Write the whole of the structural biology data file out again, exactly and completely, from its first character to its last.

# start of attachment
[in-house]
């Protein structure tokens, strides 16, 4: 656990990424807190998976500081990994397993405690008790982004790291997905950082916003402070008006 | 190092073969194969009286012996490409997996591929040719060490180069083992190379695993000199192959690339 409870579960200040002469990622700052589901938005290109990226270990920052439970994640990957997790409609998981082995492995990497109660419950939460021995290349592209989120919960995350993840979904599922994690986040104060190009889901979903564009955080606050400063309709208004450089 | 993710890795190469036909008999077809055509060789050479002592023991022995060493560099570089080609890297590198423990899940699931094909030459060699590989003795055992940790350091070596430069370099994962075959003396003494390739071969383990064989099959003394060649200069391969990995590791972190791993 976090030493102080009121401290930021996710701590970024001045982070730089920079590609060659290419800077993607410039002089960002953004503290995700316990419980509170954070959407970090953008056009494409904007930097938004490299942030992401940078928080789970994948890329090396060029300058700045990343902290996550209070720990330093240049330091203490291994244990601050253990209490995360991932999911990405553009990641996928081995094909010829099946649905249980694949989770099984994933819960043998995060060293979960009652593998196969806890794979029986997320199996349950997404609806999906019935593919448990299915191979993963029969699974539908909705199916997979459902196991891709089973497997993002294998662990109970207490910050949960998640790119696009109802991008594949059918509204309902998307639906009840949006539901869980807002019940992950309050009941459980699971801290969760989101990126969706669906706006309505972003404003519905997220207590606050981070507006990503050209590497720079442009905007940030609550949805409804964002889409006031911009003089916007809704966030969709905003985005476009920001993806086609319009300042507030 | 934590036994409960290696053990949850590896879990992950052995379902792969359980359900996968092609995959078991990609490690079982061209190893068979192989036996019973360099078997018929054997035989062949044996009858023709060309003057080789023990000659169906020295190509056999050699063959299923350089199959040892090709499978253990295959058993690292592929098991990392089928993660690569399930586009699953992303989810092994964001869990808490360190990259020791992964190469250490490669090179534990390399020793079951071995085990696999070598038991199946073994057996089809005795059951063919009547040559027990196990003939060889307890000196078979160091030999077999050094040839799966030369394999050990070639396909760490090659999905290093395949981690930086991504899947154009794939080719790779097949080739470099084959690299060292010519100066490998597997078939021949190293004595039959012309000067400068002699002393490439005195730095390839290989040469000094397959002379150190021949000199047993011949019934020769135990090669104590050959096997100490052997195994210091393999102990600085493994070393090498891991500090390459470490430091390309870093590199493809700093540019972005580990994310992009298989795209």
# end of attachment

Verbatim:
[in-house]
């Protein structure tokens, strides 16, 4: 656990990424807190998976500081990994397993405690008790982004790291997905950082916003402070008006 | 190092073969194969009286012996490409997996591929040719060490180069083992190379695993000199192959690339 409870579960200040002469990622700052589901938005290109990226270990920052439970994640990957997790409609998981082995492995990497109660419950939460021995290349592209989120919960995350993840979904599922994690986040104060190009889901979903564009955080606050400063309709208004450089 | 993710890795190469036909008999077809055509060789050479002592023991022995060493560099570089080609890297590198423990899940699931094909030459060699590989003795055992940790350091070596430069370099994962075959003396003494390739071969383990064989099959003394060649200069391969990995590791972190791993 976090030493102080009121401290930021996710701590970024001045982070730089920079590609060659290419800077993607410039002089960002953004503290995700316990419980509170954070959407970090953008056009494409904007930097938004490299942030992401940078928080789970994948890329090396060029300058700045990343902290996550209070720990330093240049330091203490291994244990601050253990209490995360991932999911990405553009990641996928081995094909010829099946649905249980694949989770099984994933819960043998995060060293979960009652593998196969806890794979029986997320199996349950997404609806999906019935593919448990299915191979993963029969699974539908909705199916997979459902196991891709089973497997993002294998662990109970207490910050949960998640790119696009109802991008594949059918509204309902998307639906009840949006539901869980807002019940992950309050009941459980699971801290969760989101990126969706669906706006309505972003404003519905997220207590606050981070507006990503050209590497720079442009905007940030609550949805409804964002889409006031911009003089916007809704966030969709905003985005476009920001993806086609319009300042507030 | 934590036994409960290696053990949850590896879990992950052995379902792969359980359900996968092609995959078991990609490690079982061209190893068979192989036996019973360099078997018929054997035989062949044996009858023709060309003057080789023990000659169906020295190509056999050699063959299923350089199959040892090709499978253990295959058993690292592929098991990392089928993660690569399930586009699953992303989810092994964001869990808490360190990259020791992964190469250490490669090179534990390399020793079951071995085990696999070598038991199946073994057996089809005795059951063919009547040559027990196990003939060889307890000196078979160091030999077999050094040839799966030369394999050990070639396909760490090659999905290093395949981690930086991504899947154009794939080719790779097949080739470099084959690299060292010519100066490998597997078939021949190293004595039959012309000067400068002699002393490439005195730095390839290989040469000094397959002379150190021949000199047993011949019934020769135990090669104590050959096997100490052997195994210091393999102990600085493994070393090498891991500090390459470490430091390309870093590199493809700093540019972005580990994310992009298989795209």